First, my husband had to demolish the existing paneling and dropped ceiling, and then demolish and widen the doorway. Then he updated the seriously inadequate lighting situation (which involved learning to wire a somewhat complicated three-way switch) and the outlets.
Next, he had to frame some walls to accept drywall instead of panelling, and fix all of the rest of the existing framing which was not really ready to accept drywall either.
In October, my husband and his brother updated all of the insulation in the sill and insulated the walls. My husband insulated the ceiling himself. He says that this was the most miserable part of the whole job. It was difficult to cram the batts past all of the existing obstructions. We did this mostly for "sound proofing" reasons. There are high-tech products that I'm sure do a better job, but we couldn't afford them.
In this photograph, the room has been "professionally" drywalled (I've never seen such a mess in my life) and has been painted.
The red floor consists of "garage tiles" that have a channeling system for water beneath. In a past "500 year" flood, we had some seepage of water in two locations. We have since adjusted some grading and painted the concrete block with dry-lock. We made it through a second (!) "500 year" flood without incident. Just in case we decided on this "sub-floor" system, studded the walls an inch away from the actual concrete block, and ended the drywall three inches above the floor. Nothing that can be water damaged actually touches the walls or floor, and we will use vinyl baseboards.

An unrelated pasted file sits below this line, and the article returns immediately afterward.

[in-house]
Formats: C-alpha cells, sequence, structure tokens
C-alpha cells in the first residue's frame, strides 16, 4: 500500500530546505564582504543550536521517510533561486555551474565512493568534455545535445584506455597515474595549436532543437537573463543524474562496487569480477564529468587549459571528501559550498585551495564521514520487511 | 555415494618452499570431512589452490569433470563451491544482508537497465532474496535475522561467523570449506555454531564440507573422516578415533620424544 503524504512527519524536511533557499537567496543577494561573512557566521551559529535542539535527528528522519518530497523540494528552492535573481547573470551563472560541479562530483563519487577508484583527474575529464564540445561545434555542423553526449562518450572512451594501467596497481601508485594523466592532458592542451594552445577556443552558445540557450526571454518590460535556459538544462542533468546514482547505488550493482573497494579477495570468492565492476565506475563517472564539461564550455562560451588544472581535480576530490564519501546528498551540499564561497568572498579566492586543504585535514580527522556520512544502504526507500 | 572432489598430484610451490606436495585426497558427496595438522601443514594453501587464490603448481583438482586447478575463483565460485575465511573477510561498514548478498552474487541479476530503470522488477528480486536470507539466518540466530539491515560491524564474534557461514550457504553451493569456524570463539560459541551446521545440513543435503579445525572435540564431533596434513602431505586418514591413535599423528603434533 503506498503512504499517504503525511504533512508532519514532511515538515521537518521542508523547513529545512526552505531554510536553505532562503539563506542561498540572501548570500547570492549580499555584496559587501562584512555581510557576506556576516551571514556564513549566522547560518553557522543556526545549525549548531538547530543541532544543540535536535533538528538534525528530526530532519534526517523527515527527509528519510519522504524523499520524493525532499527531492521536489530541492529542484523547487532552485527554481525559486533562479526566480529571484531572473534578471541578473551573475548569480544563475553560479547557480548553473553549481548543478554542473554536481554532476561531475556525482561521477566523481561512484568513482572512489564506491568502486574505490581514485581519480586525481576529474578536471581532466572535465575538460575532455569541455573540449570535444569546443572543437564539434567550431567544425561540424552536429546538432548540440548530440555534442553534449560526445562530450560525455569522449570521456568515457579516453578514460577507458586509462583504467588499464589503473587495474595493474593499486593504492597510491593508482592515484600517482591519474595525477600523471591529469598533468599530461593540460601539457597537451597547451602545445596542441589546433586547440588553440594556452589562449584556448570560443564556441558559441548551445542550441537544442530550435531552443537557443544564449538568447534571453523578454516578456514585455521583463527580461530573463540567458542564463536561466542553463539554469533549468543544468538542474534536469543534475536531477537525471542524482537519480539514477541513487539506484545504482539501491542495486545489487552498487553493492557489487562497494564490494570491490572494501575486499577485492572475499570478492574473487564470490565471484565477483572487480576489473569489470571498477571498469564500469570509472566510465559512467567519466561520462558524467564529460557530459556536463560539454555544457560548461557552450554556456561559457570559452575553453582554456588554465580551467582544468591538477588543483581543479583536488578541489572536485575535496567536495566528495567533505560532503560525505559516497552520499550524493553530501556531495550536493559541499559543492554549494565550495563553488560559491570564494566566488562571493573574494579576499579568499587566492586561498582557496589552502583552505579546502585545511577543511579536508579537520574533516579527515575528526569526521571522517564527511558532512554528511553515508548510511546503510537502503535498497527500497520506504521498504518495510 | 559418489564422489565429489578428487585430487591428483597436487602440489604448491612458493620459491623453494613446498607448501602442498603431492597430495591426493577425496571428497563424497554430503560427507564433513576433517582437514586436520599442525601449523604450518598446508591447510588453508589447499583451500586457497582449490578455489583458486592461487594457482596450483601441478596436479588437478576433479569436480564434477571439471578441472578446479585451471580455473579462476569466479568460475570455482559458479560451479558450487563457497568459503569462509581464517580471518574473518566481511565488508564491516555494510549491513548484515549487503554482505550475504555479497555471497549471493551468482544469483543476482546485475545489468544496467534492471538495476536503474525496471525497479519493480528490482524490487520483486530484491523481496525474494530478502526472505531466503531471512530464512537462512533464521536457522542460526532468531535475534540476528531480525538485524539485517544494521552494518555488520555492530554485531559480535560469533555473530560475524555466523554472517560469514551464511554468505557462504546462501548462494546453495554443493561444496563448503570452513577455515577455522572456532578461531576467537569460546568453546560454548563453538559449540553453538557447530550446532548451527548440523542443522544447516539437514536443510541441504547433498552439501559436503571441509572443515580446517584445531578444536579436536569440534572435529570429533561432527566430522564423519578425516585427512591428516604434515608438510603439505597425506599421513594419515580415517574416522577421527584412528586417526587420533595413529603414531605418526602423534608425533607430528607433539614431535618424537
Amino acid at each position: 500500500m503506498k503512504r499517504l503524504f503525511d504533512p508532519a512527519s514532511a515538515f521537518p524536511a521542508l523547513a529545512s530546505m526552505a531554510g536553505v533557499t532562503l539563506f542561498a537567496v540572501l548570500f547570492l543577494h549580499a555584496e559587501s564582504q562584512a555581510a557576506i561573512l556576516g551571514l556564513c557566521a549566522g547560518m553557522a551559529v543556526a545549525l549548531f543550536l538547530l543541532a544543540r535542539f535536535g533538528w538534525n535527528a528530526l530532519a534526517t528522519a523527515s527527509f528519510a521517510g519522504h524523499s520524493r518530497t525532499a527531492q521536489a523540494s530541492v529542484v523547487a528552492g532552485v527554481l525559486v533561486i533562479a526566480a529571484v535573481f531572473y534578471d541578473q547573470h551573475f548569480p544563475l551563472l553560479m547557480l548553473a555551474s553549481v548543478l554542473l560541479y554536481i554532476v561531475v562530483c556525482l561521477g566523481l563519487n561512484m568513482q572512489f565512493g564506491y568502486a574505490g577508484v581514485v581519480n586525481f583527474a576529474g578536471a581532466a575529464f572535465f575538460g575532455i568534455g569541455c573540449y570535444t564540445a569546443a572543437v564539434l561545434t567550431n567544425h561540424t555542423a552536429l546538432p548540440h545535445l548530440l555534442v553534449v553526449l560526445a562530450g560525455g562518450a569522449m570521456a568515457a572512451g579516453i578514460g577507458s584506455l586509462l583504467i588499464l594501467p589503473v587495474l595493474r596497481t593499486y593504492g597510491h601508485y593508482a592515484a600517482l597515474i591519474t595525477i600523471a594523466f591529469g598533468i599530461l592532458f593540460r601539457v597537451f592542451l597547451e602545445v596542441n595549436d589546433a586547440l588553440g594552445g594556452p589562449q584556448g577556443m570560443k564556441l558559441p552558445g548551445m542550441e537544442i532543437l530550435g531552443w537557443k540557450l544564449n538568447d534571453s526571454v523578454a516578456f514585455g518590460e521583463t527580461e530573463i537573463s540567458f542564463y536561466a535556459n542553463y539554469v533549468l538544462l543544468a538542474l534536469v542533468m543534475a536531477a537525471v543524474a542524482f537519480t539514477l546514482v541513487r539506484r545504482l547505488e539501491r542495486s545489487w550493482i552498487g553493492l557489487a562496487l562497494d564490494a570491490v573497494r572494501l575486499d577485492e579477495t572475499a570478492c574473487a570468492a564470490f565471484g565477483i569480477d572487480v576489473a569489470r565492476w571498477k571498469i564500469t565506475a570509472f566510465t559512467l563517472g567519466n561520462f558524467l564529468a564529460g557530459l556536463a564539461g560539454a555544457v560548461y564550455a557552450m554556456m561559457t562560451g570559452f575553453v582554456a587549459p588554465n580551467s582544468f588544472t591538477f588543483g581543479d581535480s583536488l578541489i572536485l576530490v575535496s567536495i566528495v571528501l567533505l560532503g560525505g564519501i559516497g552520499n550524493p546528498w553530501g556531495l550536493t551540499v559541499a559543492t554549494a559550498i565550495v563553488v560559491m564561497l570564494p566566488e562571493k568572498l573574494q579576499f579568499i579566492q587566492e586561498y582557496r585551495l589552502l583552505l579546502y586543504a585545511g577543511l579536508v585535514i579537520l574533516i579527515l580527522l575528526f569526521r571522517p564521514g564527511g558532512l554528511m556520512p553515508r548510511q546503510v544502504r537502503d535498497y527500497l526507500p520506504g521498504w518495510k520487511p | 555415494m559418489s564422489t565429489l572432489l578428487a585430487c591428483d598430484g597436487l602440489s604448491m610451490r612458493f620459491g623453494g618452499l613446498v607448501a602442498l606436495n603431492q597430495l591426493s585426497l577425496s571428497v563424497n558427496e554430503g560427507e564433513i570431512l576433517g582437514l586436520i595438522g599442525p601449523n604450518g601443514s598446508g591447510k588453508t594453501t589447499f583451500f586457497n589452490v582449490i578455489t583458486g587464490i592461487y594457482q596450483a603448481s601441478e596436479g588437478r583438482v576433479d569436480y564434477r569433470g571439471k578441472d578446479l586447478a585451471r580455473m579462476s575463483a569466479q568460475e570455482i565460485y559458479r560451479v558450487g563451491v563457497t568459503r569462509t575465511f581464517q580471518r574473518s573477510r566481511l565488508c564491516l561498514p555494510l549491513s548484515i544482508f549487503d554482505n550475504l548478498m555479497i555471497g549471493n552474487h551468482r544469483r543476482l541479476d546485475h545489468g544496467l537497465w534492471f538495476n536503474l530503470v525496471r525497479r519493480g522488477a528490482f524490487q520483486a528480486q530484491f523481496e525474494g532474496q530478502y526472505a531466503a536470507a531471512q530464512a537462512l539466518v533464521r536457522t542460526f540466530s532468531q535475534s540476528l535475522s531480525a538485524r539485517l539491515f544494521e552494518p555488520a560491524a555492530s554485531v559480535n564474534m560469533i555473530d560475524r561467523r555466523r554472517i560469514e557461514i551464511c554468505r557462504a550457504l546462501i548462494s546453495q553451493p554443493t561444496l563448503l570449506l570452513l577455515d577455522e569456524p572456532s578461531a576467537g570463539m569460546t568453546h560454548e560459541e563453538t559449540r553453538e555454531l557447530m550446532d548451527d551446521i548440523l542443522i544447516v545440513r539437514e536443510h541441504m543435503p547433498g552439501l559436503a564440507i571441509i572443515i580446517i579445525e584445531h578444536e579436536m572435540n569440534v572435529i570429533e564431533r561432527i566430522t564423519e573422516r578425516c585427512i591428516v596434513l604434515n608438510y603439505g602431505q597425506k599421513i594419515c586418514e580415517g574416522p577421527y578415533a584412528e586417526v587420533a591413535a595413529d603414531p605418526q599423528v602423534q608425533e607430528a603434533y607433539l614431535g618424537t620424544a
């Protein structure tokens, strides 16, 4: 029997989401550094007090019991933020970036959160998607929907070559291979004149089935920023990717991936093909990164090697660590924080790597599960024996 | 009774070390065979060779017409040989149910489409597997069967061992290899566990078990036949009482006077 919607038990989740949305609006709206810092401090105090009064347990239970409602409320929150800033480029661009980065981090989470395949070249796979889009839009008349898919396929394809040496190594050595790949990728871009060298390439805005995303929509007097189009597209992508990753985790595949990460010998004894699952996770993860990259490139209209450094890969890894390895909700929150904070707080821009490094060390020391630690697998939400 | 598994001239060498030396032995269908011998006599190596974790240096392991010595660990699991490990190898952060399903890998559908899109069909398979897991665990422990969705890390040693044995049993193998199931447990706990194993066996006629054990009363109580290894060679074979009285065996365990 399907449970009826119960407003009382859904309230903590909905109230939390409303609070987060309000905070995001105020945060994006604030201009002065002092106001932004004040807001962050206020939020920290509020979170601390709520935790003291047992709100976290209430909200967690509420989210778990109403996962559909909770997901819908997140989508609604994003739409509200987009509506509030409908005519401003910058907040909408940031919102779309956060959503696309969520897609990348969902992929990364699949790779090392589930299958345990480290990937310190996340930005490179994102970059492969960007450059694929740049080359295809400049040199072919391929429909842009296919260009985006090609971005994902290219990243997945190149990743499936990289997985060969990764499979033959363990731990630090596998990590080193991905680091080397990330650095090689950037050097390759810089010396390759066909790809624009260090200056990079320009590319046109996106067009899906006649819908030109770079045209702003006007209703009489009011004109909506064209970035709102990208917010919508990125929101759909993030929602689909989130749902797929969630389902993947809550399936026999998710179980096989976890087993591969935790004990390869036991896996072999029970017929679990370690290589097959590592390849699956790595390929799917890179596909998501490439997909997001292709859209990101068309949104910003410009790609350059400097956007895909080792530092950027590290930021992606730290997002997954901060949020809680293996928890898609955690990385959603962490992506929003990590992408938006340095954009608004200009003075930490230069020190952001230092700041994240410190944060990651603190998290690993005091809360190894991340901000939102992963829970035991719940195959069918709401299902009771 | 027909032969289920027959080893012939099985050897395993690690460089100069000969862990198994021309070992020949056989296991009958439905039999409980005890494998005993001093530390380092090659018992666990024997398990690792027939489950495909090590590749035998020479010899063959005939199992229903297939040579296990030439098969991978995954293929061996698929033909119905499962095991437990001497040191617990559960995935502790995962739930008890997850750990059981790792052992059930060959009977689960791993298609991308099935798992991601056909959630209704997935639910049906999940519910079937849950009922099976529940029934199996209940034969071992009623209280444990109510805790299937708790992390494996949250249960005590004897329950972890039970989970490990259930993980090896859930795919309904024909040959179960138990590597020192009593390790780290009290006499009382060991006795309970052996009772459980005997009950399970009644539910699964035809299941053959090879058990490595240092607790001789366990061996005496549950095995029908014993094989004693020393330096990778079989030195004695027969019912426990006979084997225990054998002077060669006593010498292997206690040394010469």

This isn't our intersection, but the next intersection over from ours, several days into the flood. this is usually a three-way stop...for cars, not boats. This spot is 1/3 of a mile from our house, you can see why we have taken precautions.